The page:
For Philip, the wait was over. There was something about Jesus, that when he said “Follow me!”, Philip did. He sees in Jesus the possibility that his hopes will be fulfilled. We don’t know what his hopes were, but like anyone living under an oppressive regime, it is likely to have involved the over throw of the Roman oppressors. He was excited. So he went and sought out his brother Nathaniel. (Read John 1:43-51 here).
It’s advent again – waiting. But I find myself asking what do I ever wait for? Philip and Nathaniel were waiting for change – significant change. When faced with the violent excesses of an oppressive foreign army, it’s easy to see that everything is not right with the world. Hoping, waiting, longing for things to change. But there are no Roman soldiers rampaging through rural Oxfordshire. Life seems good. The closest I come to waiting is an internet order for something I want not coming for a couple of days. There’s no longing, no yearning. I’m not waiting.
I’m not Waiting
However, I know in my town there are people waiting, wanting, yearning, longing. Waiting for meaningful employment. Wanting real companionship. Yearning for health, either their own or a loved one. Longing to escape the prison walls of debt. In the world I’m the minority. I’ve never had to wait for a meal. I’ve never had to long for a bed or a home. I’ve never had to hope for freedom. I’ve never had to yearn for justice. I’ve never had to really wait.
Philip found Nathaniel to tell him the wait was over. “He is here – the one we’ve been waiting for. The one spoken of by Moses and the prophets. He’s here – Jesus of Nazareth!”
“Can anything good come out of Nazareth?” Nathaniel had good reason to question Nazareth. Nazareth was a Roman garrison town. It had been compromised. Nathaniel was waiting for his Messiah to overthrow the Romans but the citizens of Nazareth were trading and doing business with those same soldiers. How could anything good come from Nazareth? Jesus didn’t fit with Nathaniel’s preconceived ideas.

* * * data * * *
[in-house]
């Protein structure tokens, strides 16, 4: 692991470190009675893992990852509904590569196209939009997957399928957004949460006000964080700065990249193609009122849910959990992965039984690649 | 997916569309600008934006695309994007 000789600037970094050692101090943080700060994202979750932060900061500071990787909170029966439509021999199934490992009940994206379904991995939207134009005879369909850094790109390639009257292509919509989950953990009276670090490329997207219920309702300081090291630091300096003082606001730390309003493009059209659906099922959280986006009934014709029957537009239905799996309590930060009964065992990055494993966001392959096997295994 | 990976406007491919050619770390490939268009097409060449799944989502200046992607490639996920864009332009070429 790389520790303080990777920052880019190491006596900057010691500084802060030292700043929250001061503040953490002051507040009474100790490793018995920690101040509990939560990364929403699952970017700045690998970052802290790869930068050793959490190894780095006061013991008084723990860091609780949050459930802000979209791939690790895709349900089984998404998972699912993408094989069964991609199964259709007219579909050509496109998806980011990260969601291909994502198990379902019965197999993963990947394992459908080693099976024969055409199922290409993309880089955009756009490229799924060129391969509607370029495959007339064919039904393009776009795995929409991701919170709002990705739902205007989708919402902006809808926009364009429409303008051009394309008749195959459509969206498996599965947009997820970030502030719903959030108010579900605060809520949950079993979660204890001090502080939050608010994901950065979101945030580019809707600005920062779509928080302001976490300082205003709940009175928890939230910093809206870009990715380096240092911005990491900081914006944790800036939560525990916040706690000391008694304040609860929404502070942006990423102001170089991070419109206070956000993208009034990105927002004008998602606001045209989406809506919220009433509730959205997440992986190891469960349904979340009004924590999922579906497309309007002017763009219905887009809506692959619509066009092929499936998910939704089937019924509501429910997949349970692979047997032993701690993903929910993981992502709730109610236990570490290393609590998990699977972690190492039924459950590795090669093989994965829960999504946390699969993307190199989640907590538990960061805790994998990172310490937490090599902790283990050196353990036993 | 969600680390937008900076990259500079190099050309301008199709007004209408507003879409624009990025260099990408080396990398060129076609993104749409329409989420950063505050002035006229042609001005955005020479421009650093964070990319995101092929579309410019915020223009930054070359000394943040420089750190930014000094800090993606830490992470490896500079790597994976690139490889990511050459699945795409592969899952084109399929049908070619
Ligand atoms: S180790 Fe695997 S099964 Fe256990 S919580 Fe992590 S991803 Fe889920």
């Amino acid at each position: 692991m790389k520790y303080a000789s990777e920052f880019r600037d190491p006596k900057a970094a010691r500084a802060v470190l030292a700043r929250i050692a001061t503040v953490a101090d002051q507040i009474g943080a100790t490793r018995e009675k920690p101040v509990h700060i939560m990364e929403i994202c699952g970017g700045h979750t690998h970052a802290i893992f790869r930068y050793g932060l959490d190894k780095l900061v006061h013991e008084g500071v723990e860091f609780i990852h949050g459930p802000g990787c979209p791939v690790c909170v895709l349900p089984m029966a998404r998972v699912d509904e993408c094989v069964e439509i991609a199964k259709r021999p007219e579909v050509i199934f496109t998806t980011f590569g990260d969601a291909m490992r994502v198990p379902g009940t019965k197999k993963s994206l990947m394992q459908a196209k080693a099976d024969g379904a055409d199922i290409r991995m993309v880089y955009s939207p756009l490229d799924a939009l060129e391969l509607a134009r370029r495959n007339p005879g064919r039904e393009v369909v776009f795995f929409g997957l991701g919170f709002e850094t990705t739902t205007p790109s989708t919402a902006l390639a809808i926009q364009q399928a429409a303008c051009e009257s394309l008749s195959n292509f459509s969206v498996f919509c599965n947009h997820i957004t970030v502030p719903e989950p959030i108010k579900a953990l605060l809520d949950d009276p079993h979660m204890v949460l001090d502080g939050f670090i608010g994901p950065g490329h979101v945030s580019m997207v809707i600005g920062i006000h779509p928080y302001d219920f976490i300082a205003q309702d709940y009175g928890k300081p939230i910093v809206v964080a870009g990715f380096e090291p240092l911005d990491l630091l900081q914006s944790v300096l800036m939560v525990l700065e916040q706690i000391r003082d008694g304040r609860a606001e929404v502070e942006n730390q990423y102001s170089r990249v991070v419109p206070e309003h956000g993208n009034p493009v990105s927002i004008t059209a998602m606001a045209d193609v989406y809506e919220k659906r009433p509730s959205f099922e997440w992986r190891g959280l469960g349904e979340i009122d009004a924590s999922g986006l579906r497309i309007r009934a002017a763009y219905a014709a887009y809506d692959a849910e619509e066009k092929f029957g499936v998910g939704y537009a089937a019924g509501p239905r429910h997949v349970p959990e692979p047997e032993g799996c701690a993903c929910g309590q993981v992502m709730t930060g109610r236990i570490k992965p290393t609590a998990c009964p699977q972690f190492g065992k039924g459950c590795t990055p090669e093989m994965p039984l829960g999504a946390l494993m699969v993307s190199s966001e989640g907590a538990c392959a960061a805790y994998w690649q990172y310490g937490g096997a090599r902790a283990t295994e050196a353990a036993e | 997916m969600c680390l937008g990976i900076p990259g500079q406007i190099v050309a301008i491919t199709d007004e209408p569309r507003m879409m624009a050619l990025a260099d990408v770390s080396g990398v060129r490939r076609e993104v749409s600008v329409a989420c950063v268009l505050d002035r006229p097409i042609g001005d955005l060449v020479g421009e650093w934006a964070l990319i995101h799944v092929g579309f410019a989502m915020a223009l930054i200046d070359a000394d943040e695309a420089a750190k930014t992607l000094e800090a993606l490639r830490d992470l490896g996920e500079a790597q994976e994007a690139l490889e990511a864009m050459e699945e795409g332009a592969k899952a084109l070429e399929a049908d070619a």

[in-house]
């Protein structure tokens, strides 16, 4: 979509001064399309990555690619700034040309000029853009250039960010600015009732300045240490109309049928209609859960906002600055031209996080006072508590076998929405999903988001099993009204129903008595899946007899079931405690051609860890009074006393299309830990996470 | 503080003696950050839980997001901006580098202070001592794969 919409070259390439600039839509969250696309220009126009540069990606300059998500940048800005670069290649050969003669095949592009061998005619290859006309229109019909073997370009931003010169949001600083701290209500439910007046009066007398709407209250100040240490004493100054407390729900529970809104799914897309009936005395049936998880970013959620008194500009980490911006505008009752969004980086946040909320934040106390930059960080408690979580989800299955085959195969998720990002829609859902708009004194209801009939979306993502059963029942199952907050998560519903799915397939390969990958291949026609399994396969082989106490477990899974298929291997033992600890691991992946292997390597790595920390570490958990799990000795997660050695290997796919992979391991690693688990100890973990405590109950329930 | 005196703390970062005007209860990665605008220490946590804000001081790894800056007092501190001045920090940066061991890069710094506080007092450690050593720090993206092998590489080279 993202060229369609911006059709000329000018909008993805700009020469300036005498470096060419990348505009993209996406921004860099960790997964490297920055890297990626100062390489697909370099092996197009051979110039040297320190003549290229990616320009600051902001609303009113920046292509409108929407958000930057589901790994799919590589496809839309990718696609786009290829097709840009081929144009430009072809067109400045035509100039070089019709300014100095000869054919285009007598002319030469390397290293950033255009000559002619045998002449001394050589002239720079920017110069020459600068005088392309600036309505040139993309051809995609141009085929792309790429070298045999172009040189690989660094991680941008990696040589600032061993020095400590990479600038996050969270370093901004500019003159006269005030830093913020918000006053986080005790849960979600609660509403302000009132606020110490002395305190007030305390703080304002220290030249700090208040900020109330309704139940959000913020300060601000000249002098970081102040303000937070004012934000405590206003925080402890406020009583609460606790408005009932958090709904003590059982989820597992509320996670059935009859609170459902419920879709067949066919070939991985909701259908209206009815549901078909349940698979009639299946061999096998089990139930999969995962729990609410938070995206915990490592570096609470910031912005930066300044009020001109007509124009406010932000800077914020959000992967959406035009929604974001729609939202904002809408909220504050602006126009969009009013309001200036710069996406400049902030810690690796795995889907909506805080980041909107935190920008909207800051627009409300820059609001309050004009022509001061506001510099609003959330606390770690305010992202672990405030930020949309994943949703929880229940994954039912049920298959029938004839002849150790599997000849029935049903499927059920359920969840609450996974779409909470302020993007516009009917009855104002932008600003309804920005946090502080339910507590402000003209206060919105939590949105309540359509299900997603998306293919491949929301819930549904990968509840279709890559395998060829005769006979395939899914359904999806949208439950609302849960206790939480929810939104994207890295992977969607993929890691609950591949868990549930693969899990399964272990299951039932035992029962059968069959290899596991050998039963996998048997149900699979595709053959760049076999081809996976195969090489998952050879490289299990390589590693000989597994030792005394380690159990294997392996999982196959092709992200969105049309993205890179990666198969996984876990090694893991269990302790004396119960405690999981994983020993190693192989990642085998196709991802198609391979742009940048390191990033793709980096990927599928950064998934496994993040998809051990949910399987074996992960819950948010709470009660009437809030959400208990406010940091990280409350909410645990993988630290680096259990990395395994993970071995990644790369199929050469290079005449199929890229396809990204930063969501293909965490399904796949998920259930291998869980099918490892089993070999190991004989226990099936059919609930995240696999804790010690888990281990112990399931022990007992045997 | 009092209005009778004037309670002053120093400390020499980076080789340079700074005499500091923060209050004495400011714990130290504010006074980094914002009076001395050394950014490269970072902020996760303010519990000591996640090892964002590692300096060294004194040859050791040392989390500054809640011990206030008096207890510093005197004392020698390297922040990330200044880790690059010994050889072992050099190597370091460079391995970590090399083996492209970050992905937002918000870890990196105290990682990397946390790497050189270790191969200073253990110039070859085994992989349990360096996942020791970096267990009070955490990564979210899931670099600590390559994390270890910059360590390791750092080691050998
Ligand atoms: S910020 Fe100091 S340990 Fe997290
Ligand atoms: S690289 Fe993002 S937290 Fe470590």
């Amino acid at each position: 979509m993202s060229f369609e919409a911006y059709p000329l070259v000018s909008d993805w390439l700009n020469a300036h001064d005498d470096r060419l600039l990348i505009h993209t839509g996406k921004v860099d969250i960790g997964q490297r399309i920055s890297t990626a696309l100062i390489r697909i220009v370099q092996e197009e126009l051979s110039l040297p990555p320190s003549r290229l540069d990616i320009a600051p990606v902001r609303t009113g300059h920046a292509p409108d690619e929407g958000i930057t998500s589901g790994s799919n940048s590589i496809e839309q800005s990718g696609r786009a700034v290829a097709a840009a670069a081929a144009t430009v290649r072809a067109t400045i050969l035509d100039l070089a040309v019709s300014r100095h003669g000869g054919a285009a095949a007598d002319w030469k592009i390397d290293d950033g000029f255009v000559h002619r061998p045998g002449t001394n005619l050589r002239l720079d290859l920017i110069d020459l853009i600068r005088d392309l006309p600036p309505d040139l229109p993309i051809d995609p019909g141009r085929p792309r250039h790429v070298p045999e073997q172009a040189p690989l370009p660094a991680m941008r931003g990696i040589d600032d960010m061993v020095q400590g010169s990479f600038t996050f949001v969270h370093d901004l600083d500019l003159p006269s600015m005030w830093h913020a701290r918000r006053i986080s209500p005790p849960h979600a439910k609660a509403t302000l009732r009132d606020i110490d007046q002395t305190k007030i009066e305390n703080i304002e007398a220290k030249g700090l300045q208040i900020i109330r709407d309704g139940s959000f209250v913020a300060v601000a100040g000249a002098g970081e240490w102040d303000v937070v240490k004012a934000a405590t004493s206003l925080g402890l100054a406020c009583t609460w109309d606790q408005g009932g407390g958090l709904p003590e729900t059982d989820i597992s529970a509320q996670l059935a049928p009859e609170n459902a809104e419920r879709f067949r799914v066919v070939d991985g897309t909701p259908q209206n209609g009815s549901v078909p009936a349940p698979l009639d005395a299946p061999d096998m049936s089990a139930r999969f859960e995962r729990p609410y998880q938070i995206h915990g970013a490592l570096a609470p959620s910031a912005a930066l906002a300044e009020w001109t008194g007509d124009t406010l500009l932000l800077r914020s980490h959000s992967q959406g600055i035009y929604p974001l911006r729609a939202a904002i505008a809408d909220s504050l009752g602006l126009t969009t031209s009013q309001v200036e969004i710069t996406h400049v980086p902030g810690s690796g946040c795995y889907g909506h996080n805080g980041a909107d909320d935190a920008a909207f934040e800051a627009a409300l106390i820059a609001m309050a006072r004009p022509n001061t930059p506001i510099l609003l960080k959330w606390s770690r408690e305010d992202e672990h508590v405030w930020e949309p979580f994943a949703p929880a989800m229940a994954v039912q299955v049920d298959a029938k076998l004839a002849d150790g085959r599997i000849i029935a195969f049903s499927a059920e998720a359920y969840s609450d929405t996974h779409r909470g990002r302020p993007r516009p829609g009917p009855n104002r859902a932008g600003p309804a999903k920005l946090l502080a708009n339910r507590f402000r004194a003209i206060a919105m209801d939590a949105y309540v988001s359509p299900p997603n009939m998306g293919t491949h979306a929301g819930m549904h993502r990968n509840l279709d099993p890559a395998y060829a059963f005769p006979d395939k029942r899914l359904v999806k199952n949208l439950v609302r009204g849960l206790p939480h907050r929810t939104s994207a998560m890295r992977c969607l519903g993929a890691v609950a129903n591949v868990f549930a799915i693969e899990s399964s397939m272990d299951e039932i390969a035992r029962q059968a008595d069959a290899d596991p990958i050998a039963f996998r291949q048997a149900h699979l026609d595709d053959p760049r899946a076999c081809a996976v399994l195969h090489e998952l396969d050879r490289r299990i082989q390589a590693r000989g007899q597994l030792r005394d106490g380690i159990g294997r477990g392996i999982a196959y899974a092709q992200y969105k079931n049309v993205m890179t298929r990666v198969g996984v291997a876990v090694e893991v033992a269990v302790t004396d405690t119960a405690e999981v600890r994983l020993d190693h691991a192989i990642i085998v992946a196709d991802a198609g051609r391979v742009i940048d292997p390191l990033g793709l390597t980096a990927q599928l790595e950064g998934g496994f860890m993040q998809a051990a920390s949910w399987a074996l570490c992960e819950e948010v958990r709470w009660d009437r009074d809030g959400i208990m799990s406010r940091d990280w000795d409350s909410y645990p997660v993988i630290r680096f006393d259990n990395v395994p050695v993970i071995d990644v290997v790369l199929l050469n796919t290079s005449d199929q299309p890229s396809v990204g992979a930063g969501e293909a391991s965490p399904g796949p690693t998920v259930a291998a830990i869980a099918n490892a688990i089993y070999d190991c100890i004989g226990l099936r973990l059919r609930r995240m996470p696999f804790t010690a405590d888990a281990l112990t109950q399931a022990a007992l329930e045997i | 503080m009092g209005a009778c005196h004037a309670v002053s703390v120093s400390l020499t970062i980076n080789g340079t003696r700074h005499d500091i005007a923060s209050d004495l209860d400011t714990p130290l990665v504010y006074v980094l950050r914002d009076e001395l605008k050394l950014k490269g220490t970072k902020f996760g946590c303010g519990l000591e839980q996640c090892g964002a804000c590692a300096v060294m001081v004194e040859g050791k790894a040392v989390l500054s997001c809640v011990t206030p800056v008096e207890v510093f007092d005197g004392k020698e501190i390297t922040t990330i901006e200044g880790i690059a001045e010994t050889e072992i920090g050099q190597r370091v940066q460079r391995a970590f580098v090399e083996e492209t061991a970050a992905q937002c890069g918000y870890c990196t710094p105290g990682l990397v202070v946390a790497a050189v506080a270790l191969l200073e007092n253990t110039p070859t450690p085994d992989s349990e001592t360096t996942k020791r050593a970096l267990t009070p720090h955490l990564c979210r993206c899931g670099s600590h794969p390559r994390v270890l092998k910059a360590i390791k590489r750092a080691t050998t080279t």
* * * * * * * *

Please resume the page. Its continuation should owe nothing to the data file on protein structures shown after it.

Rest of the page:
Can anything good come from …
People today are still prejudging Jesus, often as a result of what they think Christians believe. They’ve heard “Science has disproved faith”. Can anything good come from faith? They’ve heard “the church is anti-gay”. Can anything good come from the church? They’ve heard “religion causes wars”. Can anything good come out of religion? They’ve heard “Christianity is just rules – Christians are hypocrites – Christians are Trump supporters – Christians are always pro-Israel ignoring the suffering of the Palestinian people.” If that is what Jesus is like, then they say “no thank you”. Can anything good come from that? (In time I will blog on each of these. For now though, here is an excellent blog by an Oxford physics professor about Science and Faith).
Even we as Christians prejudge Jesus. We have our little cosy world-view within which we want Jesus to act, and are then surprised when he doesn’t. We may say we’re waiting – but any change has to be within tight constraints that won’t upset the apple cart too much!
Jesus in a box
Philip’s invitation to Nathaniel was simple, “Come and see!”. That invitation still rings out this Advent. Can we put our prejudging aside and genuinely come and see Jesus.
Nathaniel came to Jesus. Jesus did not have to say or do much to convince Nathaniel. His cynicism was turned around. He was soon declaring Jesus the Son of God and King of Israel. Jesus’ reply is then in the plural, not just speaking to Nathaniel. “You will see heaven open, and the angels of God, ascending and descending on the Son of Man.” Jesus was probably referring to two motifs from the Old Testament. The first is Jacob’s dream, when Jacob learned that God would act in ways that he had not expected. The second is the Son of Man – this apocalyptic title from Daniel chapter 7, where God gives the Son of Man sovereign power and authority.
I don’t wait because I don’t expect
In other words, Jesus was telling Nathaniel and those around him to put away their little preconceived ideas of him, because they were going to see God act in spectacular ways. See God act in ways they had never expected.
That’s what it means to wait. That’s what I need to be waiting for this Advent. I’m not waiting because I’m not expecting. Jesus is in a box. This advent I need to respond to Philip’s invitation and “come and see”. As Jesus said to Nathaniel, I need to expect angels – even here in little Oxfordshire. I need to learn to wait!